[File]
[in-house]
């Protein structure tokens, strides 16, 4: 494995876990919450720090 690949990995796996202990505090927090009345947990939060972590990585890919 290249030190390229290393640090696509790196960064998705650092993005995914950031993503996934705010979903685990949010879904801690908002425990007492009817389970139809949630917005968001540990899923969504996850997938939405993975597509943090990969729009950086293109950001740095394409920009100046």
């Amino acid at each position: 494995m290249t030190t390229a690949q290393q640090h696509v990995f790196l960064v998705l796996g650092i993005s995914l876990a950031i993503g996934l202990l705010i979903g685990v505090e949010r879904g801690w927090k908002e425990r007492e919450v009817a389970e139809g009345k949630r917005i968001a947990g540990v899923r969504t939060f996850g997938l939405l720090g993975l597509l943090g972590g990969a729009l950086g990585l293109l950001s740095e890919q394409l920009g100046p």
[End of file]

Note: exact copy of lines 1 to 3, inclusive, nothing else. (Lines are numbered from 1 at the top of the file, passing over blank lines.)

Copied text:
[in-house]
């Protein structure tokens, strides 16, 4: 494995876990919450720090 690949990995796996202990505090927090009345947990939060972590990585890919 290249030190390229290393640090696509790196960064998705650092993005995914950031993503996934705010979903685990949010879904801690908002425990007492009817389970139809949630917005968001540990899923969504996850997938939405993975597509943090990969729009950086293109950001740095394409920009100046």
């Amino acid at each position: 494995m290249t030190t390229a690949q290393q640090h696509v990995f790196l960064v998705l796996g650092i993005s995914l876990a950031i993503g996934l202990l705010i979903g685990v505090e949010r879904g801690w927090k908002e425990r007492e919450v009817a389970e139809g009345k949630r917005i968001a947990g540990v899923r969504t939060f996850g997938l939405l720090g993975l597509l943090g972590g990969a729009l950086g990585l293109l950001s740095e890919q394409l920009g100046p």